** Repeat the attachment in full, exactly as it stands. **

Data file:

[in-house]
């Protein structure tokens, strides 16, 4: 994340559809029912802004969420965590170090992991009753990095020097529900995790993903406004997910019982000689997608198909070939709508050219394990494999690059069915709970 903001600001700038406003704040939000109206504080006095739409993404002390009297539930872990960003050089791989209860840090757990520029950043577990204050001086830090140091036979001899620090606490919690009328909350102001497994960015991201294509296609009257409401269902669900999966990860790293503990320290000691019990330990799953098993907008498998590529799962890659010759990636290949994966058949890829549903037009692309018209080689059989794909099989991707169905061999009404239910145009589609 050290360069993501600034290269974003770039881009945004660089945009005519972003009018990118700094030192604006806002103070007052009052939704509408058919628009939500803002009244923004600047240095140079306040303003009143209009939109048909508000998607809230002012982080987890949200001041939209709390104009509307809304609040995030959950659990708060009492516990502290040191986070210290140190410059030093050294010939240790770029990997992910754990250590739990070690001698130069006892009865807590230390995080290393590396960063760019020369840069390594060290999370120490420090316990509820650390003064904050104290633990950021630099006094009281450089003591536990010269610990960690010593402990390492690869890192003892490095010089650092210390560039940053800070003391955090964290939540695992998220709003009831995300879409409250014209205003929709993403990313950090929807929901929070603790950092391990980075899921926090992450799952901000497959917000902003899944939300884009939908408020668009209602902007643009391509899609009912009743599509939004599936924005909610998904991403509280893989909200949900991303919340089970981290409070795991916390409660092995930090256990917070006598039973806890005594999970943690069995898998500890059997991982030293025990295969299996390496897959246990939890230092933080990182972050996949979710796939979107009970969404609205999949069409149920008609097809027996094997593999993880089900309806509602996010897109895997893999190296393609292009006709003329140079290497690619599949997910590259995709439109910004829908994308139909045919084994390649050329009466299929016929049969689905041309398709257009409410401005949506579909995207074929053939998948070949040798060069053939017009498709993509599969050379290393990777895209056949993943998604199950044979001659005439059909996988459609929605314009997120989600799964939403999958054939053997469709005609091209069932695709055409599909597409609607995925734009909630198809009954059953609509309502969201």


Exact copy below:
[in-house]
């Protein structure tokens, strides 16, 4: 994340559809029912802004969420965590170090992991009753990095020097529900995790993903406004997910019982000689997608198909070939709508050219394990494999690059069915709970 903001600001700038406003704040939000109206504080006095739409993404002390009297539930872990960003050089791989209860840090757990520029950043577990204050001086830090140091036979001899620090606490919690009328909350102001497994960015991201294509296609009257409401269902669900999966990860790293503990320290000691019990330990799953098993907008498998590529799962890659010759990636290949994966058949890829549903037009692309018209080689059989794909099989991707169905061999009404239910145009589609 050290360069993501600034290269974003770039881009945004660089945009005519972003009018990118700094030192604006806002103070007052009052939704509408058919628009939500803002009244923004600047240095140079306040303003009143209009939109048909508000998607809230002012982080987890949200001041939209709390104009509307809304609040995030959950659990708060009492516990502290040191986070210290140190410059030093050294010939240790770029990997992910754990250590739990070690001698130069006892009865807590230390995080290393590396960063760019020369840069390594060290999370120490420090316990509820650390003064904050104290633990950021630099006094009281450089003591536990010269610990960690010593402990390492690869890192003892490095010089650092210390560039940053800070003391955090964290939540695992998220709003009831995300879409409250014209205003929709993403990313950090929807929901929070603790950092391990980075899921926090992450799952901000497959917000902003899944939300884009939908408020668009209602902007643009391509899609009912009743599509939004599936924005909610998904991403509280893989909200949900991303919340089970981290409070795991916390409660092995930090256990917070006598039973806890005594999970943690069995898998500890059997991982030293025990295969299996390496897959246990939890230092933080990182972050996949979710796939979107009970969404609205999949069409149920008609097809027996094997593999993880089900309806509602996010897109895997893999190296393609292009006709003329140079290497690619599949997910590259995709439109910004829908994308139909045919084994390649050329009466299929016929049969689905041309398709257009409410401005949506579909995207074929053939998948070949040798060069053939017009498709993509599969050379290393990777895209056949993943998604199950044979001659005439059909996988459609929605314009997120989600799964939403999958054939053997469709005609091209069932695709055409599909597409609607995925734009909630198809009954059953609509309502969201």